Seventeen years since the first commercial release of transgenic crops in North America, GM products remain the subject of much heated debate in Europe. Since 1996, there has been a 100-fold increase in the global use of GM, according to the UK Department for Environment, Food & Rural Affairs.
So far, however, only one GM maize and one potato used for starch production – since withdrawn by BASF – have been approved in Europe.
As politicians fight it out in Brussels, where does this leave European policy, and what impact does it have on those countries looking at GM technology in the developing world?
‘Clearly, there is a major problem in the EU at the Council of Ministers and Parliament level, not at the approval stage,’ says Brian Heap, president of the European Academies Science Advisory Council (EASAC). Between 2003 and 2012, 24 GM products were approved in Europe, and 27 in the US. All were commercialised in the US, but none in the EU.
In a report in June 2013, EASAC warns of the grave scientific, economic and social consequences of current EU policy towards GM crops (www.easac.eu/home/reports-and-statements/detail-view/article/planting-the.html). ‘The EU is falling behind international competitors in agricultural innovation and this has implications for EU goals for science and innovation, and for the environment as well as for agriculture,’ Heap comments. He says the EU must ‘recalibrate’ its approach to GM crop regulation, taking account of the extensive evidence of safe use of these crops.
However, Andy Stirling of Sussex University, UK, argues that far from being over-restrictive, the history of European regulation could be considered to be ‘over-permissive’. ‘The reference to “falling behind” presumes there is just one direction of technological advance in this field – and that this is GM,’ he says. ‘This profoundly misunderstands the nature of innovation, which is at least as much a question of choosing appropriate orientations for advance, as of how fast to proceed in any one of them.’
And others welcome Europe’s caution. Ian Scoones of the Institute of Development Studies, Brighton, Sussex, UK, believes a precautionary approach makes sense in the face of deep uncertainties, public concerns and contested politics. With the ‘pro’ v ‘anti’ discussions stuck in an unhelpful impasse, he points out that GM is not the only biotech solution on offer.
Divisions at the political level remain deep. For example, while Owen Paterson, UK Secretary of State for Environment, Food and Rural Affairs, has come down firmly in favour, the Italian agriculture minister has said she wants a ban in Italy on cultivating GMOs. Nunzia De Girolamo says she will push for legislation even though it would mean violating European law.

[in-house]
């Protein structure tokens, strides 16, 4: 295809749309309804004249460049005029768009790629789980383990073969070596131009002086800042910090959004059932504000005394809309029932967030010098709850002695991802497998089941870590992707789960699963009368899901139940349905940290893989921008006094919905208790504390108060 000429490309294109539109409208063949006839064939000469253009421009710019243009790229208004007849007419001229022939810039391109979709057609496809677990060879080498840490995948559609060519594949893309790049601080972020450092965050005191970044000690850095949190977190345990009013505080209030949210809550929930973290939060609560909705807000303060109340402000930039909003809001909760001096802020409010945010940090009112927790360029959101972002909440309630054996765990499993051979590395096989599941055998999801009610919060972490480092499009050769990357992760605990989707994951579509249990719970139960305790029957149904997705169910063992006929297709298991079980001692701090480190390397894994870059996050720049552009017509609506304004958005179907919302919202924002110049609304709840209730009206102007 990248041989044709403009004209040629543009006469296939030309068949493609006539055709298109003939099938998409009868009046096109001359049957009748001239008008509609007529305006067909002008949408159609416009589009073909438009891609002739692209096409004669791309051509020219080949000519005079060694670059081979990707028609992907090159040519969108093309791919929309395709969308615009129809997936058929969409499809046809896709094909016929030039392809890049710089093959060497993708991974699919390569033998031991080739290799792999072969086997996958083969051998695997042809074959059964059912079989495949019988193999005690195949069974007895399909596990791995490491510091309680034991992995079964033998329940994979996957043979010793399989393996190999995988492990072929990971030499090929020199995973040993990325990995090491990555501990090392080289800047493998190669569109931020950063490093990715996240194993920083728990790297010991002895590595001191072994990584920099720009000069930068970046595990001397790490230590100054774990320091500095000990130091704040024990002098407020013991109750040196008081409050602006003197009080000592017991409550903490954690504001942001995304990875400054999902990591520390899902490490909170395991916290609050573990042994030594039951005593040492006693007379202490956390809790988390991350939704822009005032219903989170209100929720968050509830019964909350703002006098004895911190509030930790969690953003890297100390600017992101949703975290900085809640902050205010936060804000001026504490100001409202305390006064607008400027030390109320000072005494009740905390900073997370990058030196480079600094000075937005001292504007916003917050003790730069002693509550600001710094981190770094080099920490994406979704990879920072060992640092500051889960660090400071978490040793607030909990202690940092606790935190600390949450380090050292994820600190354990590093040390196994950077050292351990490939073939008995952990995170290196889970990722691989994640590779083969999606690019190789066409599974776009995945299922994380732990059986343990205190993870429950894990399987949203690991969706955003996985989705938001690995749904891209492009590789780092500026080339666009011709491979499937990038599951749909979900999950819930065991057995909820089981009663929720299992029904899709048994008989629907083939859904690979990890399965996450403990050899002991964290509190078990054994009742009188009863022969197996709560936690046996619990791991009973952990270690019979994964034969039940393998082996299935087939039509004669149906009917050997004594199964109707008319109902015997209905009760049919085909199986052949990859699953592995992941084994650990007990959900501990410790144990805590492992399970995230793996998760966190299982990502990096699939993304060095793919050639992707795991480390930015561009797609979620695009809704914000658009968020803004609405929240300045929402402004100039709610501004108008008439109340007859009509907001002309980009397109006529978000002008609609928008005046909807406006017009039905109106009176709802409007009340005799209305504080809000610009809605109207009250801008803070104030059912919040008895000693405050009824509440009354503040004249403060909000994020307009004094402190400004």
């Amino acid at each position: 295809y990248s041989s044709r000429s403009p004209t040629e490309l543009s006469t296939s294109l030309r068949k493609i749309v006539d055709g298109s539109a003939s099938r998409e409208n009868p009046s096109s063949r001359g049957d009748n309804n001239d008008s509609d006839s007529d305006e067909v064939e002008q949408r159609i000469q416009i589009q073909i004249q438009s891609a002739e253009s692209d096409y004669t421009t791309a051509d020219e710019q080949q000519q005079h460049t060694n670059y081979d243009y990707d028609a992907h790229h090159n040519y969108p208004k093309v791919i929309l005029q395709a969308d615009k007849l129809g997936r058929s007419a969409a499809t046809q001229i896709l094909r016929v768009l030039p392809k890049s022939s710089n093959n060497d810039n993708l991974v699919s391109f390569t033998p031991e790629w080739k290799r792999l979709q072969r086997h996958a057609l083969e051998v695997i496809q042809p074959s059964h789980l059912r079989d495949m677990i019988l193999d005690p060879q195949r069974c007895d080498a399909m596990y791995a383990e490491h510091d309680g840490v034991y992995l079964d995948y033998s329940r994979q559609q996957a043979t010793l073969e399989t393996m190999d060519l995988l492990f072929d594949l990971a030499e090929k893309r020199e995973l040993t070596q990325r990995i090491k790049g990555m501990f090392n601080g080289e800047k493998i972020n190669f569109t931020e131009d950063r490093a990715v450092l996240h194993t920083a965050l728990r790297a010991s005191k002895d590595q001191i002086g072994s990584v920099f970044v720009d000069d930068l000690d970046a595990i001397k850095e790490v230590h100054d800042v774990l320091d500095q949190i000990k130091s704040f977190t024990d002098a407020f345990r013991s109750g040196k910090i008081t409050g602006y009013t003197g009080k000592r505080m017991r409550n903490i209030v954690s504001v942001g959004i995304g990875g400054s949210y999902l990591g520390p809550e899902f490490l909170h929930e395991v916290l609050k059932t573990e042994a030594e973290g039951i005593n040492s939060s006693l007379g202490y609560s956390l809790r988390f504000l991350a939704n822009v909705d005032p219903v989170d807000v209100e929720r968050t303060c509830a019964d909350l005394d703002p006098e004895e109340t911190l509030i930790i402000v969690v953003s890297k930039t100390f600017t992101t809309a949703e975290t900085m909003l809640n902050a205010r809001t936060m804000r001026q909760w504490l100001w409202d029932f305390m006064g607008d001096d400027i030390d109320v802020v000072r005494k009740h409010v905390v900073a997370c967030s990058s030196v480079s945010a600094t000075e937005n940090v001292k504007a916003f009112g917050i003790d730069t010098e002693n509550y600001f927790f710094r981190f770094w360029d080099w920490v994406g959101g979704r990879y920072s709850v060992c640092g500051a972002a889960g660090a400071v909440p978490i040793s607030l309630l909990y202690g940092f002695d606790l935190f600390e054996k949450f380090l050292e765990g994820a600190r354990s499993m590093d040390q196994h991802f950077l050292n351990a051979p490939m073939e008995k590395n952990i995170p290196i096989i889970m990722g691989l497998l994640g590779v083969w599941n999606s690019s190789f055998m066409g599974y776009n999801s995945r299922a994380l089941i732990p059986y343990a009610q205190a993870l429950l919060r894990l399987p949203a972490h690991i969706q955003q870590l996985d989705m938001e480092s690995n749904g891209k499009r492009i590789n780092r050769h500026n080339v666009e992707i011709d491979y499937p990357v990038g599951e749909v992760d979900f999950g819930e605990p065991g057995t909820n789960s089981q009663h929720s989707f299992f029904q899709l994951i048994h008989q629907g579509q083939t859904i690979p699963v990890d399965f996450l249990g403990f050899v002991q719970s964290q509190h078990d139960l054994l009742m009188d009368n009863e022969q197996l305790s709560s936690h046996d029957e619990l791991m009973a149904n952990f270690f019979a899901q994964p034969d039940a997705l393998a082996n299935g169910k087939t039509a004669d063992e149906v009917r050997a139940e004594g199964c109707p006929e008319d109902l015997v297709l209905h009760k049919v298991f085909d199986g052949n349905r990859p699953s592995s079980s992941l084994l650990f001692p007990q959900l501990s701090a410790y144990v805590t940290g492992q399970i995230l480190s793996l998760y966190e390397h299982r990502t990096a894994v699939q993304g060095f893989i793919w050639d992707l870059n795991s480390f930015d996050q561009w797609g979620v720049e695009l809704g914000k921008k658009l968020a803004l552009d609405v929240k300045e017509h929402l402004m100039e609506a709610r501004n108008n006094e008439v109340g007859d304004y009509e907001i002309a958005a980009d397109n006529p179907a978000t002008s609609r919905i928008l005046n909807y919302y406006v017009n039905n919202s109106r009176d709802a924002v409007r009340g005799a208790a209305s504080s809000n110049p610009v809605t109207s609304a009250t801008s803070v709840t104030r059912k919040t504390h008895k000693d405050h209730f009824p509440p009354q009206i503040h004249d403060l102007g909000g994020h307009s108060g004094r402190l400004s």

As an EU member, Italy cannot block the sale of EU-approved GM seeds. The European Court of Justice confirmed in September 2012 that it is unlawful for a member state to ban cultivation of a GM crop that has been authorised at the EU level. It made its announcement after reviewing the case brought by GMO producer DuPont Pioneer against Italian authorities prevented the country’s farmers from using its GM seeds. The ECJ reached a similar decision in 2011 against France, judging that farmers had a right to cultivate approved GM crops.
Back in Brussels, three GM maize varieties for use in food and feed remain under discussion as a committee in June 2013 failed to reach a decision on their authorisation. An appeal committee is now considering the applications, two of which are for pest-resistant maize varieties developed jointly by Monsanto and Dow.
The third approval covers the pollen of Monsanto’s insect-resistant MON810 maize, the only GM crop grown commercially in Europe. The bid for approval followed a 2011 ruling by the ECJ that even small traces of the pollen in honey must receive EU authorisation before the product can be sold.
Five out of 27 EU member states grew MON810 maize on 129,000ha in 2012, according to data from the International Service for the Acquisition of Agri-biotech Applications (ISAAA). Spain was the top producer, followed by Portugal, the Czech Republic, Slovakia and Romania. Member states can invoke an EU safeguard clause enabling them to suspend the marketing or growth on their territory of EU-authorised GM. To date, seven EU countries have done so: Austria, Bulgaria, France, Germany, Greece, Hungary and Luxembourg, while Poland has announced restrictions.
In a bid to break past impasses, in 2011 the European Parliament approved an EU proposal for states to opt out of any EU-wide authorisation. But the plan disappeared back to the drawing board to iron out various legal issues. Several member states were concerned it would break rules on open markets. And green campaign groups argued that crops in countries that had not authorised GM could be contaminated by GM varieties grown in neighbouring countries.